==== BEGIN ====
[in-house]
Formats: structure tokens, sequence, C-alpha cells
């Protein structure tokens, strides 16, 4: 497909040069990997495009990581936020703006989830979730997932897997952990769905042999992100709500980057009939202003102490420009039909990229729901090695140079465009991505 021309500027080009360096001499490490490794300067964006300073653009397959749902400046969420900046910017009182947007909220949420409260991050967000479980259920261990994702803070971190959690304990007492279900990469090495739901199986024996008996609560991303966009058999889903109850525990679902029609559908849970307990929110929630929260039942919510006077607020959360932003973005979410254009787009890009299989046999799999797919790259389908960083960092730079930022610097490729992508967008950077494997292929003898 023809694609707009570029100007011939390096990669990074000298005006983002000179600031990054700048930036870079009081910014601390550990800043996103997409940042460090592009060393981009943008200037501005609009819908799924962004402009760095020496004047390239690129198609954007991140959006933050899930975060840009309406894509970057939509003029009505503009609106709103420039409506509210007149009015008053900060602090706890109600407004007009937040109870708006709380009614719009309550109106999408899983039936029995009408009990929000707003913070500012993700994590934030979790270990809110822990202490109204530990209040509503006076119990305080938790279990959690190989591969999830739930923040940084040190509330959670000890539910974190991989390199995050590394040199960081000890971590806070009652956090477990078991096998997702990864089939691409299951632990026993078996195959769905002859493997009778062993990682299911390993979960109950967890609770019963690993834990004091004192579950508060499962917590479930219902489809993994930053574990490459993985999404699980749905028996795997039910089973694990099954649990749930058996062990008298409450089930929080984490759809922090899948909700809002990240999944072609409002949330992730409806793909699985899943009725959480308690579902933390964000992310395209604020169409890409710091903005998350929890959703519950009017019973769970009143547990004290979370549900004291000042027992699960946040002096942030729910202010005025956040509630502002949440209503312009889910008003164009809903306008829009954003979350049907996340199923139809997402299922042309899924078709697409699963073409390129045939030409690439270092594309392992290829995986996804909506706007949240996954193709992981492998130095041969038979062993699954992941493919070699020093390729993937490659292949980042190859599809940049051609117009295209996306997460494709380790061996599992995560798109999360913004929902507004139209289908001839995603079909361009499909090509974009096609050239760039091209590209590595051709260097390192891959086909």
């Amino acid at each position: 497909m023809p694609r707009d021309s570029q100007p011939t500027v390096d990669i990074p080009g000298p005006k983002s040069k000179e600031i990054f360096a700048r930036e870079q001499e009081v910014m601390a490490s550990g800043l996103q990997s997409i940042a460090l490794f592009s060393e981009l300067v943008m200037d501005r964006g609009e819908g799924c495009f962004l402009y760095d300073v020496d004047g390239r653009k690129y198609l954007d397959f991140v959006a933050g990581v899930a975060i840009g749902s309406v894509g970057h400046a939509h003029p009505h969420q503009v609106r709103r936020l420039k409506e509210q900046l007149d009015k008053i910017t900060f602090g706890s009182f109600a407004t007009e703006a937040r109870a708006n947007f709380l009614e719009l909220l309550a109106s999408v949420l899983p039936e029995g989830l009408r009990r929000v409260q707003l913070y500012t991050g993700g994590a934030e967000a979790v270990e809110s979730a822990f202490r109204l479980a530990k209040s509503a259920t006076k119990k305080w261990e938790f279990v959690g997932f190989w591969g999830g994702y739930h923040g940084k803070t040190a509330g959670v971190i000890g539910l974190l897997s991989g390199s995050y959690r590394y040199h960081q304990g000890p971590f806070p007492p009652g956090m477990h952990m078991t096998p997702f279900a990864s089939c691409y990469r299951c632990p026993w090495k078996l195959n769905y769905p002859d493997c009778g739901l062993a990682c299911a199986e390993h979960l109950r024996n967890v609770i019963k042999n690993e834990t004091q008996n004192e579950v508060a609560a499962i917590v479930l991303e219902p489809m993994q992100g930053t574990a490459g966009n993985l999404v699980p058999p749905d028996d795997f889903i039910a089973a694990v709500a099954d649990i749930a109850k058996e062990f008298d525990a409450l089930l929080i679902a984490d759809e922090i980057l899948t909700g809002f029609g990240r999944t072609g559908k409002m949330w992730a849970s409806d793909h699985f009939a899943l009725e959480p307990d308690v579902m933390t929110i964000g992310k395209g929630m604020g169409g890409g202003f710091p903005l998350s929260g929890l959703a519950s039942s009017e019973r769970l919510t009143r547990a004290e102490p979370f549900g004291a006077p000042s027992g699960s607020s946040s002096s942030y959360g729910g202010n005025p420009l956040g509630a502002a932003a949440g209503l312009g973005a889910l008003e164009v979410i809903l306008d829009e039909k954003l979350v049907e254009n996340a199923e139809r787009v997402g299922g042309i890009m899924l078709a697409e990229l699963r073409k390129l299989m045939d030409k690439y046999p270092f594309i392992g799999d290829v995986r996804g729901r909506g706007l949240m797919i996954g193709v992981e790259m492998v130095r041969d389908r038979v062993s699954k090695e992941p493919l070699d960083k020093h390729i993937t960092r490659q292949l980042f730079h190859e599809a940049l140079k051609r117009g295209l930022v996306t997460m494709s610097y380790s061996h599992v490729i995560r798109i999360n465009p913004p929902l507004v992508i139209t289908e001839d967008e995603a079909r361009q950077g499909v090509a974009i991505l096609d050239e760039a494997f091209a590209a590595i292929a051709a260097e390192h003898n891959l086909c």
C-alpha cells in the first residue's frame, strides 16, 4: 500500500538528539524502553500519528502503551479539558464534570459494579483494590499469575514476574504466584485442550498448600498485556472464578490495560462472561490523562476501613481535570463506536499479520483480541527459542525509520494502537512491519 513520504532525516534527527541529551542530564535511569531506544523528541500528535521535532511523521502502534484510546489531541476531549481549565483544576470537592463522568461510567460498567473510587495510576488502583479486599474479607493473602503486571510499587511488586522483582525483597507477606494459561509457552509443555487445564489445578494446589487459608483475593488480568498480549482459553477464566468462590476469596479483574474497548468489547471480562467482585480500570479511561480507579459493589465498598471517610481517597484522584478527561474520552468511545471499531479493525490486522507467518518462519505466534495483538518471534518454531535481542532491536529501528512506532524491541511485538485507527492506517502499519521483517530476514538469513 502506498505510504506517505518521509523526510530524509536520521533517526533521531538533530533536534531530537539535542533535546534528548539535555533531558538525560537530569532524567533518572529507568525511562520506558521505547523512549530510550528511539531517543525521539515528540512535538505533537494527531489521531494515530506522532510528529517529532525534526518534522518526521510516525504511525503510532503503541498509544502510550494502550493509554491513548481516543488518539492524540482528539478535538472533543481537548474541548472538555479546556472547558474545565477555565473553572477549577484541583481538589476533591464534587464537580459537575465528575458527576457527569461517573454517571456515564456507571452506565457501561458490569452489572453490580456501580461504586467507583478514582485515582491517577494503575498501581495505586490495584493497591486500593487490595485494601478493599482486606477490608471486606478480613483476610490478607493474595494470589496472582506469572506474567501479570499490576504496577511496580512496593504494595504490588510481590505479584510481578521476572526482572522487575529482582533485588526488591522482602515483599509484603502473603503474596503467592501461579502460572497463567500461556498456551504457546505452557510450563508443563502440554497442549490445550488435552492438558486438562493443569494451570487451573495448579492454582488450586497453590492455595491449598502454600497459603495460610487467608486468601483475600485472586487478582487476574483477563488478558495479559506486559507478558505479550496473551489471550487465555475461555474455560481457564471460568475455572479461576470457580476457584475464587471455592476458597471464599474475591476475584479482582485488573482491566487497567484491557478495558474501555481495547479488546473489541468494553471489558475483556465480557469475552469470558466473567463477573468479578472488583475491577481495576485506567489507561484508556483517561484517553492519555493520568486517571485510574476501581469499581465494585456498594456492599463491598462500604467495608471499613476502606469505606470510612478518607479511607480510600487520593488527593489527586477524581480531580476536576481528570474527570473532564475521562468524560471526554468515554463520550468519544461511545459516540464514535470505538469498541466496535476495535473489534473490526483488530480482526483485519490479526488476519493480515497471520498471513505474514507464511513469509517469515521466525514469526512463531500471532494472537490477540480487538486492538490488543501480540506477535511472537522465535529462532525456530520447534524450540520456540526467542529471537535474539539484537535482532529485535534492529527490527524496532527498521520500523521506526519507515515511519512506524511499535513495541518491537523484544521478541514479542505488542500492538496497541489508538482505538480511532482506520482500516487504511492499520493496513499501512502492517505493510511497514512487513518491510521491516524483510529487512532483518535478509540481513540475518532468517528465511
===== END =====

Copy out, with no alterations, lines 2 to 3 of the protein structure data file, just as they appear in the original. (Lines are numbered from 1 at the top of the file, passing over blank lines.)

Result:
Formats: structure tokens, sequence, C-alpha cells
């Protein structure tokens, strides 16, 4: 497909040069990997495009990581936020703006989830979730997932897997952990769905042999992100709500980057009939202003102490420009039909990229729901090695140079465009991505 021309500027080009360096001499490490490794300067964006300073653009397959749902400046969420900046910017009182947007909220949420409260991050967000479980259920261990994702803070971190959690304990007492279900990469090495739901199986024996008996609560991303966009058999889903109850525990679902029609559908849970307990929110929630929260039942919510006077607020959360932003973005979410254009787009890009299989046999799999797919790259389908960083960092730079930022610097490729992508967008950077494997292929003898 023809694609707009570029100007011939390096990669990074000298005006983002000179600031990054700048930036870079009081910014601390550990800043996103997409940042460090592009060393981009943008200037501005609009819908799924962004402009760095020496004047390239690129198609954007991140959006933050899930975060840009309406894509970057939509003029009505503009609106709103420039409506509210007149009015008053900060602090706890109600407004007009937040109870708006709380009614719009309550109106999408899983039936029995009408009990929000707003913070500012993700994590934030979790270990809110822990202490109204530990209040509503006076119990305080938790279990959690190989591969999830739930923040940084040190509330959670000890539910974190991989390199995050590394040199960081000890971590806070009652956090477990078991096998997702990864089939691409299951632990026993078996195959769905002859493997009778062993990682299911390993979960109950967890609770019963690993834990004091004192579950508060499962917590479930219902489809993994930053574990490459993985999404699980749905028996795997039910089973694990099954649990749930058996062990008298409450089930929080984490759809922090899948909700809002990240999944072609409002949330992730409806793909699985899943009725959480308690579902933390964000992310395209604020169409890409710091903005998350929890959703519950009017019973769970009143547990004290979370549900004291000042027992699960946040002096942030729910202010005025956040509630502002949440209503312009889910008003164009809903306008829009954003979350049907996340199923139809997402299922042309899924078709697409699963073409390129045939030409690439270092594309392992290829995986996804909506706007949240996954193709992981492998130095041969038979062993699954992941493919070699020093390729993937490659292949980042190859599809940049051609117009295209996306997460494709380790061996599992995560798109999360913004929902507004139209289908001839995603079909361009499909090509974009096609050239760039091209590209590595051709260097390192891959086909």